Optional breakfast at hotel.
Morning walking tour of Taos Pueblo with a Pueblo guide.
Head west over the Gorge Bridge to one of northern New Mexico’s most alluring oases—Ojo Caliente Mineral Springs Resort & Spa. We will take a vision quest on this pristine land then soak in the springs and rejuvenate in the brilliant New Mexico sunlight, the ultimate indulgence.
Traveling the open roads between Taos and Ojo reveals gorgeous vistas of the vast mountain-fringed desert. The distractions of the wired world disappear in the startling yet welcoming silence.
Any residual stress instantly falls away upon arriving at Ojo Caliente, one of the oldest natural health resorts in the U.S. since 1868, whose healing waters have been held sacred by the native Pueblo people for millennia.
This secluded sanctuary, nestled in a cottonwood-dotted river valley, is the only hot springs in the world with four unique, sulfur-free mineral waters: iron, arsenic, soda and lithia. Sample fresh regional foods at the Artesian restaurant, enjoy a hot-stone massage at the full-service spa, and hike one of Ojo’s many scenic trails through Carson National Forest.
Lunch and dinner at Ojo Caliente. Overnight El Monte Sagrado.
Optional breakfast at hotel. Check-out.
Morning drive to the small village of Abiquiu, where the American modernist painter Georgia O’Keeffe lived from 1949 to just before her death in 1986 at age 98. The awe-inspiring Abiquiu landscape, with red and yellow cliffs and mesas, expansive vistas, and winding desert roads, is an O’Keeffe canvas come to life.
Driving through the land that O’Keeffe so loved recalls her urgent need to capture what she called “the unexplainable thing in nature that makes me feel the world is big far beyond my understanding-to understand maybe
by trying to put it into form. To find the feeling of infinity on the horizon line or just over the next hill.” Reconnect with your creativity to create the outcomes you desire.
Visit storied Ghost Ranch, where O’Keeffe also had a home. This sprawling former Dude Ranch is now a Presbyterian Church-run conference and retreat center. Hike one of the many nature trails with stunning vistas of the desert landscape. In this serene sanctuary, still your mind, calm your heart, and refine your ability to be fully Present in every moment.
Lunch at Abiquiu Inn.
Breakfast at hotel. Check-out.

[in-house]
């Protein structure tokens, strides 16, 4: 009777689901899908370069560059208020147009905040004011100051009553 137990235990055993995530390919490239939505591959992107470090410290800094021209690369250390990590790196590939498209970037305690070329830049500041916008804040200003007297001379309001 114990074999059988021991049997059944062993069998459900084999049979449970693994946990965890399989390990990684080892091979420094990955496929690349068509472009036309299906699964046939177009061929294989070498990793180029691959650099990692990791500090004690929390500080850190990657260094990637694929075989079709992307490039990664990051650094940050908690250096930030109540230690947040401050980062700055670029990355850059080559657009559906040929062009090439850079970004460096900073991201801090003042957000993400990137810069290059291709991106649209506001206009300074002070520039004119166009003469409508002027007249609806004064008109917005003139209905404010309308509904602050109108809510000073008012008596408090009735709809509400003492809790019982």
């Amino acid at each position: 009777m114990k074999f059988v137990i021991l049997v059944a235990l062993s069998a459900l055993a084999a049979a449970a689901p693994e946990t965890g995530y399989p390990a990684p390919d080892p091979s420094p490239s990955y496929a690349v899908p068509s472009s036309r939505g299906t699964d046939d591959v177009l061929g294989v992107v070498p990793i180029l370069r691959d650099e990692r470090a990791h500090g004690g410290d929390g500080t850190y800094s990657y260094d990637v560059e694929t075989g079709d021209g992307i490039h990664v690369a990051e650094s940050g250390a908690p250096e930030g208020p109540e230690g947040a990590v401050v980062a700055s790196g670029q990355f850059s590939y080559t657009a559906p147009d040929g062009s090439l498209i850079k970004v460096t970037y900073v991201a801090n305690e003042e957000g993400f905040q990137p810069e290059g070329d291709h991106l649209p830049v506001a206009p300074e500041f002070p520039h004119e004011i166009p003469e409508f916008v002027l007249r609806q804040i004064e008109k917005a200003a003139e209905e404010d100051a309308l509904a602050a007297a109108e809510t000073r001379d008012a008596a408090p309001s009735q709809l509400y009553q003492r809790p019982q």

Free time to shop and visit Santa Fe’s world-class museums, including the Museum of American Folk Art and Museum of Indian Arts and Culture, featuring a host of Native American archeological, ethnographic, and fine arts objects, along with rare artifacts from excavated sites across New Mexico.
Nestled in the majestic Sangre de Cristo Mountains of the southern Rockies, Santa Fe is the oldest—and, at 7,000 feet, highest—U.S. capital city, founded by the Spanish in 1619. This stunning high-desert city has long attracted artists captivated by its natural beauty. Among the notables who flocked here were painters Georgia O’Keeffe, Marsden Hartley, and John Sloan; photographer Ansel Adams; and novelist D.H. Lawrence.
“The moment I saw the brilliant, proud morning shine high up over the deserts of Santa Fe, something stood still in my soul, and I started to attend ... and the old world gave way to a new,” wrote Lawrence in 1931.
First inhabited by the Pueblo Indians centuries ago, Santa Fe boasts an ongoing cultural tradition as multi-faceted as its Native American, Spanish, and Anglo roots. Also known as The City Different, it ranks consistently as one of the top travel destinations in the U.S and claims the country’s third largest art market.
The intimate scale of Santa Fe—with its old winding streets, hidden courtyards, adobe-style architecture, and beautifully preserved historic landmarks—makes it ideal for exploring by foot.
Browse the shops surrounding the Plaza for Native American pottery and baskets, boldly colored Navajo blankets, Hopi kachina dolls, and Spanish colonial-inspired folk art called santos and bultos—painted and wood-carved representations of saints.
For a taste of New Mexico’s art history, visit the nearby New Mexico Museum of Art, a masterpiece of Pueblo Revival architecture, to admire a top-notch collection of nineteenth- and twentieth-century American and European art, with an emphasis on artists working in the Southwest.
The light-infused New Mexican landscapes and portraits of Native Americans by early Santa Fe artists Gustave Baumann and Will Shuster, and Ernest Blumenschein and Victor Higgins, who settled in nearby Taos, are reminders of the art colonies that flourished in northern New Mexico in the early 1900s.
A must-see stop on the Santa Fe art circuit is the nearby Georgia O’Keeffe Museum, showcasing the iconic art of the early twentieth-century painter who immortalized the New Mexico landscape. In the summer of 1929, O’Keeffe made the first of many trips from New York City to northern New Mexico. The southwestern landscape and culture inspired a significant shift in her art as she experimented with new colors, forms, and compositions.
Visit with the Zuni people. Shops within the community sell Native American arts and crafts, including Zuni creations. Lunch at Zuni Pueblo.
Afternoon drive to Acoma Pueblo, south of Albuquerque. Perched on a 357-foot-tall mesa and called the Sky City, Acoma is the oldest continuously inhabited city in North America.
Walking tour of Acoma with a Pueblo guide.
The pueblo's lofty, isolated location made it virtually impenetrable throughout the precontact period, which allowed the village and its people to flourish and develop distinct cultural traditions, many of which the Acoma community still honors today.
On the drive to Albuquerque airport, take in the Turquoise Trail, stopping along the way to see the historic mining villages of Madrid and Cerrillos, now home to eclectic shops, galleries, and artist's studios.
There is nothing quite like the Land of Enchantment!
What's Not Included